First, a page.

requires header

CAIPs may have a requires header, indicating the CAIP(s) on which this CAIP depends. Note that if the CAIP requires multiple others, the value should be an array of integers (no " needed) and/or URLs (wrapped in "s) within square brackets ([]).

superseded-by and replaces headers

CAIPs may also have a superseded-by header indicating that a CAIP has been rendered obsolete by a later document; the value is the number of the CAIP that replaces the current document. The newer CAIP must have a replaces header containing the number of the CAIP that it rendered obsolete.

Auxiliary Files

CAIPs may include auxiliary files such as diagrams. Such files must be named CAIP-XXXX-Y.ext, where “XXXX” is the CAIP number, “Y” is a serial number (starting at 1), and “ext” is replaced by the actual file extension (e.g. “png”).

Transferring CAIP Ownership

It occasionally becomes necessary to transfer ownership of CAIPs to a new champion. In general, we’d like to retain the original author as a co-author of the transferred CAIP, but that’s really up to the original author. A good reason to transfer ownership is because the original author no longer has the time or interest in updating it or following through with the CAIP process, or has fallen off the face of the ‘net (i.e. is unreachable or isn’t responding to email). A bad reason to transfer ownership is because you don’t agree with the direction of the CAIP. We try to build consensus around a CAIP, but if that’s not possible, you can always submit a competing CAIP.

If you are interested in assuming ownership of a CAIP, send a message asking to take over, addressed to both the original author and the CAIP editor. If the original author doesn’t respond to email in a timely manner, the CAIP editor will make a unilateral decision (it’s not like such decisions can’t be reversed :)).

CAIP Editors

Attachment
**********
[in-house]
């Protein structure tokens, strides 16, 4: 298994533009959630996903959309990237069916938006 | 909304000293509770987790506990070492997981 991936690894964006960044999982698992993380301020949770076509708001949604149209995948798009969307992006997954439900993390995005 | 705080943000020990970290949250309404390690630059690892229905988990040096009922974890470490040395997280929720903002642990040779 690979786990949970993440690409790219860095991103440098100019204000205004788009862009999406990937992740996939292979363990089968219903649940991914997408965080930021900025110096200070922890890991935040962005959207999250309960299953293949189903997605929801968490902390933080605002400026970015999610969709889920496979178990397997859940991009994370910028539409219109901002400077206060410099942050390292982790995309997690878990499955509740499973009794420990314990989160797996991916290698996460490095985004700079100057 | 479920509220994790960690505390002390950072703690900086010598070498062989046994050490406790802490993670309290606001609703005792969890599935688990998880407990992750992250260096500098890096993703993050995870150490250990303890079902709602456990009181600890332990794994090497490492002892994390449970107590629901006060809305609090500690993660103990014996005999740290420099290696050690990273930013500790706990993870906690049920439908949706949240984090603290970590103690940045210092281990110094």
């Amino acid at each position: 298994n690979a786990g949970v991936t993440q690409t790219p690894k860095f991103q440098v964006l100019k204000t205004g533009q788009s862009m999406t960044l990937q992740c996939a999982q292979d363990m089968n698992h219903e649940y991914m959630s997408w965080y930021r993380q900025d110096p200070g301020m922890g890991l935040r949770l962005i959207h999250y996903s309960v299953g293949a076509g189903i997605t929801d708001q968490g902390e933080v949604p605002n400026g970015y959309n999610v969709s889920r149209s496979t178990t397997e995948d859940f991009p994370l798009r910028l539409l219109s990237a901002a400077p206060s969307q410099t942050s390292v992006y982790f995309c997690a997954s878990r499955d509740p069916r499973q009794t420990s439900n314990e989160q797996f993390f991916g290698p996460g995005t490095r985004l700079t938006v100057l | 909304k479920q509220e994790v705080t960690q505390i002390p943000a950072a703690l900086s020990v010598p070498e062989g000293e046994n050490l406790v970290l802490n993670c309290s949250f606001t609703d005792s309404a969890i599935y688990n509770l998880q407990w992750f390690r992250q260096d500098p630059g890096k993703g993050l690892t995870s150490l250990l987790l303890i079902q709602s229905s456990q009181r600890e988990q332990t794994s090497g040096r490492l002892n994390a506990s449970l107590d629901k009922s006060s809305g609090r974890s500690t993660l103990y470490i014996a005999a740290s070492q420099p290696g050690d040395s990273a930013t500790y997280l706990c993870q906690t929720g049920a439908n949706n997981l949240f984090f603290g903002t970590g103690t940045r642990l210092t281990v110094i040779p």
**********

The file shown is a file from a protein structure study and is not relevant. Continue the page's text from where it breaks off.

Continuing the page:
Editorial duties to update and maintain the CAIPs is the primary duty of the chair of the editorial working group at CASA. For current working group chair, see CASA’s administrative homepage.

CAIP Editorial Process

For each new CAIP that comes in, an editor does the following:

  • Read the CAIP to check if it is ready: sound and complete. The ideas must make technical sense, even if they don’t seem likely to get to final status.
  • The title should accurately describe the content.
  • Check the CAIP for language (spelling, grammar, sentence structure, etc.), markup (Github flavored Markdown), code style.

If the CAIP isn’t ready, the editor will send it back to the author for revision, with specific instructions.

Once the CAIP is ready for the repository, the CAIP editor will:

  • Assign a CAIP number (generally the PR number or, if preferred by the author, the Issue # if there was discussion in the Issues section of this repository about this CAIP)

  • Merge the corresponding pull request

  • Send a message back to the CAIP author with the next step.

The editors don’t pass judgment on CAIPs. We merely do the administrative & editorial part.


This document was derived heavily from Bitcoin’s BIP-0001 written by Amir Taaki, which in turn was derived from Python’s PEP-0001. In many places text was simply copied and modified. Although the PEP-0001 text was written by Barry Warsaw, Jeremy Hylton, and David Goodger, they are not responsible for its use in Chain Agnostic Improvement Proposals, and should not be bothered with technical questions specific to CAIPs. Please direct all comments to the CAIP editors.


Copyright and related rights waived via CC0.


Please cite this document as:

ligi, "CAIP-1: CAIP Purpose and Guidelines," Chain Agnostic Improvement Proposals, no. 1, August 2019. [Online serial]. Available: